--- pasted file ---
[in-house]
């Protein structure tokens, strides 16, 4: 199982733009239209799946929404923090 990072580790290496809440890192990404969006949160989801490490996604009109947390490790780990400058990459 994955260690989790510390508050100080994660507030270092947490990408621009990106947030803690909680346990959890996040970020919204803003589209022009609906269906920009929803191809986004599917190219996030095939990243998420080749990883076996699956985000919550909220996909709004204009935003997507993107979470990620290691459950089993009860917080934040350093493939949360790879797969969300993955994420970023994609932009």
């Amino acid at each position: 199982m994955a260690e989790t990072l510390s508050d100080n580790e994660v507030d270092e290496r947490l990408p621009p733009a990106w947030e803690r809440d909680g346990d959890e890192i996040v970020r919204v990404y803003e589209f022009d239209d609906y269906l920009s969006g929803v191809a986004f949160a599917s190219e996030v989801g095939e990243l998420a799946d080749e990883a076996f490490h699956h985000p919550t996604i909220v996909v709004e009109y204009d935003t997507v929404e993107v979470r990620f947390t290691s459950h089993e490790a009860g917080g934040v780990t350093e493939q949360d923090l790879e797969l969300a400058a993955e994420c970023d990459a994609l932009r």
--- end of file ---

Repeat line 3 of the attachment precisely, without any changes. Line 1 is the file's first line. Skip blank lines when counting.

């Amino acid at each position: 199982m994955a260690e989790t990072l510390s508050d100080n580790e994660v507030d270092e290496r947490l990408p621009p733009a990106w947030e803690r809440d909680g346990d959890e890192i996040v970020r919204v990404y803003e589209f022009d239209d609906y269906l920009s969006g929803v191809a986004f949160a599917s190219e996030v989801g095939e990243l998420a799946d080749e990883a076996f490490h699956h985000p919550t996604i909220v996909v709004e009109y204009d935003t997507v929404e993107v979470r990620f947390t290691s459950h089993e490790a009860g917080g934040v780990t350093e493939q949360d923090l790879e797969l969300a400058a993955e994420c970023d990459a994609l932009r």